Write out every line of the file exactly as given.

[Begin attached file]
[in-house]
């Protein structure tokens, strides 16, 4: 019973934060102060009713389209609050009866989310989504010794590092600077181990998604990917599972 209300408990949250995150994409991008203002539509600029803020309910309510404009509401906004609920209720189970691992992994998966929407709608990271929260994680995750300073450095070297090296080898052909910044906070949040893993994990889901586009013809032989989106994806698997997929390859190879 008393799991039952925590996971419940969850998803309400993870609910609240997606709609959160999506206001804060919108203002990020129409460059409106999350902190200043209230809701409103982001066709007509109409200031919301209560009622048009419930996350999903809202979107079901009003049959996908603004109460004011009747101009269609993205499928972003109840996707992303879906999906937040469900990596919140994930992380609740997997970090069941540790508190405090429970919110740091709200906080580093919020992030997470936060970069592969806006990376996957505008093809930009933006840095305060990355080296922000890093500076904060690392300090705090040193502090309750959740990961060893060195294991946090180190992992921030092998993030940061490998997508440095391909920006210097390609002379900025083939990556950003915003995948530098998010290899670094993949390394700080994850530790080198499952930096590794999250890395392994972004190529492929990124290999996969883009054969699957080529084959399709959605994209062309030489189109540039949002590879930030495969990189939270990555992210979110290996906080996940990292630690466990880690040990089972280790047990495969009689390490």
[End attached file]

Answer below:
[in-house]
């Protein structure tokens, strides 16, 4: 019973934060102060009713389209609050009866989310989504010794590092600077181990998604990917599972 209300408990949250995150994409991008203002539509600029803020309910309510404009509401906004609920209720189970691992992994998966929407709608990271929260994680995750300073450095070297090296080898052909910044906070949040893993994990889901586009013809032989989106994806698997997929390859190879 008393799991039952925590996971419940969850998803309400993870609910609240997606709609959160999506206001804060919108203002990020129409460059409106999350902190200043209230809701409103982001066709007509109409200031919301209560009622048009419930996350999903809202979107079901009003049959996908603004109460004011009747101009269609993205499928972003109840996707992303879906999906937040469900990596919140994930992380609740997997970090069941540790508190405090429970919110740091709200906080580093919020992030997470936060970069592969806006990376996957505008093809930009933006840095305060990355080296922000890093500076904060690392300090705090040193502090309750959740990961060893060195294991946090180190992992921030092998993030940061490998997508440095391909920006210097390609002379900025083939990556950003915003995948530098998010290899670094993949390394700080994850530790080198499952930096590794999250890395392994972004190529492929990124290999996969883009054969699957080529084959399709959605994209062309030489189109540039949002590879930030495969990189939270990555992210979110290996906080996940990292630690466990880690040990089972280790047990495969009689390490």